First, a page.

In the reference speed profile, 7 types of different sections (limits from 10 km/h to 70 km/h) are recognized for the succession of 67 zones. Thereafter all the values are adjusted for the opposite direction. The total travel time at maximum speed comes to be 72 min, the performance is similar to the one revealed at the beginning referring to the online navigator (69 min) we thus conclude the assumptions are realistic ones and can turns, in further chapters into reliable performance estimations.

2.2. Main Issues of the External Environment

To build a reliable electric bus line different factors which influence the operation of such vehicles must be considered. In this specific case, the main difficulties the electric vehicles must face come from the fact that the operation is located in a mountainous and cold environment.
Livigno is located at 1830 m above sea level with an average annual temperature of 3 °C. In the hottest month, 11.4 °C can be reached while in January temperatures around −4.8 °C are reached [10]. Such low temperatures have an impact on the battery; indeed, they can lead to a reduction in autonomy of 20% for diesel buses and about 40% for electric vehicles. This must be considered in the planning phase to properly size the line operation. However, it is crucial not to oversize the line to balance the higher consumption in winter that will reveal an exceeded range availability not necessary during spring or summer.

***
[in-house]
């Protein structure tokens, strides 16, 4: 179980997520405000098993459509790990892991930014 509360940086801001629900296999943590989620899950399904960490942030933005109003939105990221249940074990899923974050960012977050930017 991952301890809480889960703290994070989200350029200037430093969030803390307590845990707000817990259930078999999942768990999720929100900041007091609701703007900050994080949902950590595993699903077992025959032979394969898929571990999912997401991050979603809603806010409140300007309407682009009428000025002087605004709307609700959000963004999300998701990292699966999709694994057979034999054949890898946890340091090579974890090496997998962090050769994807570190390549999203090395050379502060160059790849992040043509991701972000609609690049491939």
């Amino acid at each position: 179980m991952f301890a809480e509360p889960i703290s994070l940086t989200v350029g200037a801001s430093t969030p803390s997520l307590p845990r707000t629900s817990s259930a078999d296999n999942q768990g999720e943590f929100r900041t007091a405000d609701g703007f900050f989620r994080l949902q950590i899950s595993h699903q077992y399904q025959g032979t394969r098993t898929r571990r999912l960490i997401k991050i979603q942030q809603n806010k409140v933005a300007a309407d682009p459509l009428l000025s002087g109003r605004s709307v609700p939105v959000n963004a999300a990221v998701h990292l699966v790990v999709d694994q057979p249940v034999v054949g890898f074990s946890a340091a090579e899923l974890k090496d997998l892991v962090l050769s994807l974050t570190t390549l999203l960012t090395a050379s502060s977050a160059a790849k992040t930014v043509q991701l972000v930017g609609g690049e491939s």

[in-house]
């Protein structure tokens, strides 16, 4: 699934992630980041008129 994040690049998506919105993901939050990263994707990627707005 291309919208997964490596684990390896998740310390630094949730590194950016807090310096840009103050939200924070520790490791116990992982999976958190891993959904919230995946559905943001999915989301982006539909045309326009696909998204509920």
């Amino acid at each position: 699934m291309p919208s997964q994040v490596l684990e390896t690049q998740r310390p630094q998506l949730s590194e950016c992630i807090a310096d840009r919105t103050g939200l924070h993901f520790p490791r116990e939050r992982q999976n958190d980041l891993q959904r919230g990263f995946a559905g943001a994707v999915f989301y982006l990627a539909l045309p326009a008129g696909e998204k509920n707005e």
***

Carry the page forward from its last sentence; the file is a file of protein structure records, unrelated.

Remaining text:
Another aspect in which there is a strong influence of critical low temperatures regards the behavior of the battery [8,20] and hence of the charging system [9]. Cold weather reduces the chemical and physical reactions happening inside the Li-ion battery, specifically conductivity and diffusivity, leading in this way to:
  • Longer charging time (increased impedance)
  • Temporary reduction in range (lower capacity)
To avoid this problem the new models of EVs have a thermal management system whose aim is to keep the battery in a safe temperature range to maintain the energy storage capacity, driving range, cell longevity, and system safety [21].

3. Results

3.1. Comparison among Electric Buses on the Market

The selection of the most suitable electric bus to be used in this service is based on the comparison of the electric buses currently on the market.